Four season sleeping bags are equipped with a range of features to offer warmth and protection in colder and harsher conditions. They are often more tapered to contour the users body. They will have 3D baffles allowing the fill, usually down, to expand evenly across the whole bag. Some have vertical baffles which help to stop the down sliding from the top of the bag. Most have 3D hoods and feet. All features designed to eliminate cold spot and make the bag as thermally efficient as possible. Other common features on four season bags are neck and zip baffles to help retain heat and water resistant down and shell fabrics to protect the down insulation from damp in order to allow it to insulate effectively.
One Planet's four season Winter Lite -12 is a perfect example of a well designed and constructed winter sleeping bag packed with all the features required to keep you comfortable and safe in colder nights.
One Planet's Winter Lite -12 is a well designed sleeping bag with all of the features you would expect on a four season sleeping bag
The ground is potentially one of the biggest sources of heat loss when sleeping out. It's a very efficient heat sink and rapidly draws heat away from the body. Unfortunately just having a warm sleeping bag isn't good enough to protect you. Any parts of a sleeping bag you lie on are compressed and no longer trap air so don't insulate well. It is therefore as essential to have a good sleeping mat for warmth and comfort at night.
In the warmer months when the air temperature is high and the ground has some resiual heat from the day it possible to be comfortable with a thinner or more minimal mat. Something like a closed cell foam mat like Therm-a-rest's RidgeRest, a lightweight air mattress like Therm-a-rest's NeoAir Venture WV or a thin self inflating mat like Wechsel's Lito Mat.
Thermarest Ridge Rest closed cell foam mat
Thermarest NeoAir Venture WV air mat
Wechsel's Lito 2.5cm self inflating mat
The R-value of a sleeping mat is the measure of how good an insulator the mat is. The higher the R-value the better an insulator For colder conditions and winter use a mat with an R-value of at least 3 is recommended. In recent years there has been a lot of development in sleeping mats and manufacturers have been coming up with a range of innovative solutions to creating lightweight yet warm and comfortable sleeping mats.
Therm-a-rest's NeoAir Xtherm is one of these new breeds of mat. With an R-value of 5.7 it provides ample insulation for winter use. Although similar to an air mat it offers far more insulation due to a series of internal cells that help reduce heat loss via convection. As the mat doesn't contain a foam core it packs down smaller and weighs less than a self inflating mat with similar R-value.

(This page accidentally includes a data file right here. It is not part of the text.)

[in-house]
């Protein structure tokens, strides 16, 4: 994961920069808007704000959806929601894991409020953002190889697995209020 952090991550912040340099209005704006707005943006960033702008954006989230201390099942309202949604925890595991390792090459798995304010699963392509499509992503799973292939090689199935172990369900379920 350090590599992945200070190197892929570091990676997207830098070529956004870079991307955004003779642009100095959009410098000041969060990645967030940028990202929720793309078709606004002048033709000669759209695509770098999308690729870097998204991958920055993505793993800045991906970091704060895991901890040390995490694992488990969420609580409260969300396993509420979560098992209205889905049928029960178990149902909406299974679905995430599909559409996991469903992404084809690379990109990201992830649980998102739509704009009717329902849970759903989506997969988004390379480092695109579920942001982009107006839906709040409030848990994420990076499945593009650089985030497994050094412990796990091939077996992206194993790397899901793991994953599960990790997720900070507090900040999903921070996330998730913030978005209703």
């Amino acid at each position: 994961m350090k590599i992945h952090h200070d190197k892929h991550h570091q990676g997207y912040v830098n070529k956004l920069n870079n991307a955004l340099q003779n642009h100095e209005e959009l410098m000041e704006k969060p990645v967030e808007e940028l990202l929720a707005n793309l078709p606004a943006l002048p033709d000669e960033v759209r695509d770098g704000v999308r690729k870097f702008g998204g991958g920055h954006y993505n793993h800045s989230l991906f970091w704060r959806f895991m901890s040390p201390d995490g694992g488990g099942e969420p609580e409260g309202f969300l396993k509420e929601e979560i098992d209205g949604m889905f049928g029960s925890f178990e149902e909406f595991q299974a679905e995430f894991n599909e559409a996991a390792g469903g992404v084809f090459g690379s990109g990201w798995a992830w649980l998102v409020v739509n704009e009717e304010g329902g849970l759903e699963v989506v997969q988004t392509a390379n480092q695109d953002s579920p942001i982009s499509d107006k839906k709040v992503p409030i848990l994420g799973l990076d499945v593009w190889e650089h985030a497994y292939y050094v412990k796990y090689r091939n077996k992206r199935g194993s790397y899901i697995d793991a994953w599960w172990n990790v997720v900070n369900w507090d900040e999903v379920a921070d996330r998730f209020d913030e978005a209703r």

The innovative Therm-a-rest NeoAir Xtherm range provide excellent warmth to weight and pack size
Developed by Sea to Summit the Comfort LIght Insulated cellular air mat provides great comfort and insulation through clever design. As well as using a cellular construction to reduce heat loss through convection this mat features Thermolite synthetic fill and a reflective Exkin Platinum layer to provide increased insulation. The regular size weighs in at just 580g and has an R-value of 4.2, warm enough for winter use.
Sea to Summit's air sprung Comfort Light Insulated mat features a layer of Thermolite and Exkin Platinum for added insulation.
After a long day hiking there's nothing better than having a warm drink and hot meal. A stove is a great way to quickly heat food and drinks but it's important to keep in mind the time of year and the temperature you will be camping in to determine the best stove to take.
For spring, summer and autumn use there is quite a range of stoves to choose from. Probably the most popular are the folding gas canister stoves like the Optimus Crux Lite. This style of stove is relatively safe and easy to use has good flame control, is lightweight and packs up small.
The Optimus Crux Lite is easy to use, compact and lightweight
The main disadvantage with the gas canister stoves is that they don't perform very well come winter time and when the weather gets cold. Stoves that do work well in the cold though are liquid fuel stoves. The ability to pressurise their fuel bottle and the fact that these stoves generally use a generator to preheat the fuel to vapourise it before it is ignited makes them far more reliable in harsher environments.
MSR's Dragonfly is a good example of a liquid fuel stove that can cope with with colder temperatures plus it burns a wide range of fuels, is super stable, has excellent flame control, is efficient and packs up fairly small
The MSR Dragonfly liquid fuel stove performs well in cold conditions